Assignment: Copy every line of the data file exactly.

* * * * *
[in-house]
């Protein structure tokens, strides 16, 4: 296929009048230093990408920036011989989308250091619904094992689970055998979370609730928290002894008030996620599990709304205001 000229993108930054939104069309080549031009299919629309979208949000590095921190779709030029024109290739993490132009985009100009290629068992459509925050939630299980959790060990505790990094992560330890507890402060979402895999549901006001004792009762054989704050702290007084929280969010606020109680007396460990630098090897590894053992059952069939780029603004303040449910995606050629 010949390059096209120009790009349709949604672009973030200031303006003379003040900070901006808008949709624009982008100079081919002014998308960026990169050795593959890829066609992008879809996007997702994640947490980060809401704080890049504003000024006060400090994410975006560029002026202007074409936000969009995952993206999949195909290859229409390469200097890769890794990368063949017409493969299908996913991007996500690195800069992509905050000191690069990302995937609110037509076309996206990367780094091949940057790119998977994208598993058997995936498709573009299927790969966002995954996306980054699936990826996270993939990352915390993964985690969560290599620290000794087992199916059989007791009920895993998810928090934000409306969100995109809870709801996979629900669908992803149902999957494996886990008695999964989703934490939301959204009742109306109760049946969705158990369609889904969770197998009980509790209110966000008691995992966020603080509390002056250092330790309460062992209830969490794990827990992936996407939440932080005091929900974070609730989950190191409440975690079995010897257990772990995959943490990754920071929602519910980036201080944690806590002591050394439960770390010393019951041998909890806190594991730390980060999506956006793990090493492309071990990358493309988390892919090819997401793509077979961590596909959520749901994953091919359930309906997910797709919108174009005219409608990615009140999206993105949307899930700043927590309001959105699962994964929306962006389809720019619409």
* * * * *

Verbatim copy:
[in-house]
């Protein structure tokens, strides 16, 4: 296929009048230093990408920036011989989308250091619904094992689970055998979370609730928290002894008030996620599990709304205001 000229993108930054939104069309080549031009299919629309979208949000590095921190779709030029024109290739993490132009985009100009290629068992459509925050939630299980959790060990505790990094992560330890507890402060979402895999549901006001004792009762054989704050702290007084929280969010606020109680007396460990630098090897590894053992059952069939780029603004303040449910995606050629 010949390059096209120009790009349709949604672009973030200031303006003379003040900070901006808008949709624009982008100079081919002014998308960026990169050795593959890829066609992008879809996007997702994640947490980060809401704080890049504003000024006060400090994410975006560029002026202007074409936000969009995952993206999949195909290859229409390469200097890769890794990368063949017409493969299908996913991007996500690195800069992509905050000191690069990302995937609110037509076309996206990367780094091949940057790119998977994208598993058997995936498709573009299927790969966002995954996306980054699936990826996270993939990352915390993964985690969560290599620290000794087992199916059989007791009920895993998810928090934000409306969100995109809870709801996979629900669908992803149902999957494996886990008695999964989703934490939301959204009742109306109760049946969705158990369609889904969770197998009980509790209110966000008691995992966020603080509390002056250092330790309460062992209830969490794990827990992936996407939440932080005091929900974070609730989950190191409440975690079995010897257990772990995959943490990754920071929602519910980036201080944690806590002591050394439960770390010393019951041998909890806190594991730390980060999506956006793990090493492309071990990358493309988390892919090819997401793509077979961590596909959520749901994953091919359930309906997910797709919108174009005219409608990615009140999206993105949307899930700043927590309001959105699962994964929306962006389809720019619409």